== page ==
4. What was the outcome of the response?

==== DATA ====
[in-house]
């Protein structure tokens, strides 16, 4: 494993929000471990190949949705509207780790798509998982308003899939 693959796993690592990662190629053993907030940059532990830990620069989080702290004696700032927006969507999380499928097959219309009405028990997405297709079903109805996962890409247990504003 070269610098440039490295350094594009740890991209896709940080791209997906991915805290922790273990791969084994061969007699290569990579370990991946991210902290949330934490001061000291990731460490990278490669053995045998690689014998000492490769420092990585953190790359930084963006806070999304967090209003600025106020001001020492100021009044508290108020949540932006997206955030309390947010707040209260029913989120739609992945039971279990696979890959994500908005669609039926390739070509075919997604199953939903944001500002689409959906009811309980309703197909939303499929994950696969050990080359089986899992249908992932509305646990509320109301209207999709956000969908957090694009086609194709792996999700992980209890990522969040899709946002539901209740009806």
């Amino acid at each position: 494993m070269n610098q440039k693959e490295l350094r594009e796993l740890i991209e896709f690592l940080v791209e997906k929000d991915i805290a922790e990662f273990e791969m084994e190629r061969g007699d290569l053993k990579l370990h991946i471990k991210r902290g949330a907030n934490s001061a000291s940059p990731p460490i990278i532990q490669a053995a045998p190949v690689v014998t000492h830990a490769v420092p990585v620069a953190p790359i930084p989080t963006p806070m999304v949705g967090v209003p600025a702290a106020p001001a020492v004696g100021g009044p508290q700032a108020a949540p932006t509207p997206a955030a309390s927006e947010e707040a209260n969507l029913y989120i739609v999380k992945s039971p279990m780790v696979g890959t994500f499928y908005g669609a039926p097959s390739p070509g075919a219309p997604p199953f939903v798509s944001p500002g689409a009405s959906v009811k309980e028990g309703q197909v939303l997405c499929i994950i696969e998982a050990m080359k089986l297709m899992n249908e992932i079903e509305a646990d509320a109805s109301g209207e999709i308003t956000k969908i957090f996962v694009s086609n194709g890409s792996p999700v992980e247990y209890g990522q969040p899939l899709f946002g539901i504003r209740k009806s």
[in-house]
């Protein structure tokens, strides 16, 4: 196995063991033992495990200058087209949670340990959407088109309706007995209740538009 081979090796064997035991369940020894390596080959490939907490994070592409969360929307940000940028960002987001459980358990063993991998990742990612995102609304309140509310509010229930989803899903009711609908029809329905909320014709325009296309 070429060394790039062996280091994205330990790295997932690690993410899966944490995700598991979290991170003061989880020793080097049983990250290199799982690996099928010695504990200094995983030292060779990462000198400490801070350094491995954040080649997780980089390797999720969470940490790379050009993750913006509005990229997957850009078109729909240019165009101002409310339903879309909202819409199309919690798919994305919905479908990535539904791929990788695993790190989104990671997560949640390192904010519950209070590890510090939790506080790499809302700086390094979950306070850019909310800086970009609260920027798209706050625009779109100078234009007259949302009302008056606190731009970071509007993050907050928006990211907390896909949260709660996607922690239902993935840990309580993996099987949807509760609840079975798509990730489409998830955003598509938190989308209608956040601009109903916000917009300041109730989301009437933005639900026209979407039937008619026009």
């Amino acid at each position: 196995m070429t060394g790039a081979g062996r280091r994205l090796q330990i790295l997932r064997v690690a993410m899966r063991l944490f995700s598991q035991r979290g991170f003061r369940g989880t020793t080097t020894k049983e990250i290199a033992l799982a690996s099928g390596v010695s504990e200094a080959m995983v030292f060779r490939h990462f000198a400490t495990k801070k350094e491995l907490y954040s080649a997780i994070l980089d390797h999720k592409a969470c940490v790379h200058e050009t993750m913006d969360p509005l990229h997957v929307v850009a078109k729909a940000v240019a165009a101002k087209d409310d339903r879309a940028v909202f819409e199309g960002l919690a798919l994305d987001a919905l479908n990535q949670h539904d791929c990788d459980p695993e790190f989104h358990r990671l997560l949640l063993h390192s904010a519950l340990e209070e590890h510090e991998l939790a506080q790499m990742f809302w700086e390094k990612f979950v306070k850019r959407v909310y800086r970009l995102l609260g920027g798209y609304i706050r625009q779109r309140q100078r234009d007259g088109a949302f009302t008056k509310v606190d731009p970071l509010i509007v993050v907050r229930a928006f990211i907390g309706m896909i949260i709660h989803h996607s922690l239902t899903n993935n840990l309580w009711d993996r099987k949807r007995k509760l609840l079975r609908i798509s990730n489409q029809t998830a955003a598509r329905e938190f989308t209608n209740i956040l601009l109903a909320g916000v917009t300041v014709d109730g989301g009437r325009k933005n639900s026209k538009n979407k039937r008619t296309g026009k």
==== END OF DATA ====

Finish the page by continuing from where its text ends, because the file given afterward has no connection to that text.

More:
The company was lauded for its quick decisions and sincere concern for its consumers (Hogue (2001), p. 1). By withdrawing all Tylenol from the market, even though there was little chance of discovering more cyanide laced tablets, Johnson & Johnson showed that they were not willing to take a risk with the public's safety, even if it costs the company millions of dollars (Crisis Communication Strategies, p. 2). This type of drastic response had never been attempted before, which prompted a lot of criticism. However, Johnson 7 Johnson stood firm behind its CEO's decision -- and for good reason. The company was able to "use the crisis to demonstrate to [its] customers [its] commitment to customer safety and to the quality of the Tylenol product." In addition, the company's willingness to be open with the public and communicate with the media helped the company to maintain a high level of credibility and consumer trust throughout the incident" (see Hogue (2001), p. 1). James Burke, the company's chairman, was widely admired for his leadership in the decision to pull Tylenol capsules from the market, and for his forthrightness in dealing with the media (Rehak (2002), p. 1). CEO Burke got even more positive media coverage by going on "60 Minutes" and the "Donahue Show" and giving the public his command messages (Crisis Communication Strategies, p. 3).…